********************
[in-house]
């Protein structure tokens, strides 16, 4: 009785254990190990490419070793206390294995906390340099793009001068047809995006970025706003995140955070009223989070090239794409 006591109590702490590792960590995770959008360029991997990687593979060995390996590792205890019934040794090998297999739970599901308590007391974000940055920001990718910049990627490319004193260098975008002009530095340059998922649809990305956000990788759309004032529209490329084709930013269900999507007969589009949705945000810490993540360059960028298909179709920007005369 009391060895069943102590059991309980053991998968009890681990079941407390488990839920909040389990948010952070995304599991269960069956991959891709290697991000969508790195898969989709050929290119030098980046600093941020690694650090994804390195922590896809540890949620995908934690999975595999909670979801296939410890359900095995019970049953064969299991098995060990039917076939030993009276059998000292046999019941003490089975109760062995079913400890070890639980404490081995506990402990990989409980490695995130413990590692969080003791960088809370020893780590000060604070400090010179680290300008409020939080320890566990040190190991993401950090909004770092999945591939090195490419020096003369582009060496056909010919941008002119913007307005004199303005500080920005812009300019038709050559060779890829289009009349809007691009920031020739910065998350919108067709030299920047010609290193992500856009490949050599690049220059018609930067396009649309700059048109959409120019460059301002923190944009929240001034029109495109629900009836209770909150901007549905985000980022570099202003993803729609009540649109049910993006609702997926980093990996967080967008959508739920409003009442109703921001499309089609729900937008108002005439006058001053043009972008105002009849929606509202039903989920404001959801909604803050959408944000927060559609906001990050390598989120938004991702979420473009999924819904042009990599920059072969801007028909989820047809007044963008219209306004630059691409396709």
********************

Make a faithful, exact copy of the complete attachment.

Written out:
[in-house]
């Protein structure tokens, strides 16, 4: 009785254990190990490419070793206390294995906390340099793009001068047809995006970025706003995140955070009223989070090239794409 006591109590702490590792960590995770959008360029991997990687593979060995390996590792205890019934040794090998297999739970599901308590007391974000940055920001990718910049990627490319004193260098975008002009530095340059998922649809990305956000990788759309004032529209490329084709930013269900999507007969589009949705945000810490993540360059960028298909179709920007005369 009391060895069943102590059991309980053991998968009890681990079941407390488990839920909040389990948010952070995304599991269960069956991959891709290697991000969508790195898969989709050929290119030098980046600093941020690694650090994804390195922590896809540890949620995908934690999975595999909670979801296939410890359900095995019970049953064969299991098995060990039917076939030993009276059998000292046999019941003490089975109760062995079913400890070890639980404490081995506990402990990989409980490695995130413990590692969080003791960088809370020893780590000060604070400090010179680290300008409020939080320890566990040190190991993401950090909004770092999945591939090195490419020096003369582009060496056909010919941008002119913007307005004199303005500080920005812009300019038709050559060779890829289009009349809007691009920031020739910065998350919108067709030299920047010609290193992500856009490949050599690049220059018609930067396009649309700059048109959409120019460059301002923190944009929240001034029109495109629900009836209770909150901007549905985000980022570099202003993803729609009540649109049910993006609702997926980093990996967080967008959508739920409003009442109703921001499309089609729900937008108002005439006058001053043009972008105002009849929606509202039903989920404001959801909604803050959408944000927060559609906001990050390598989120938004991702979420473009999924819904042009990599920059072969801007028909989820047809007044963008219209306004630059691409396709």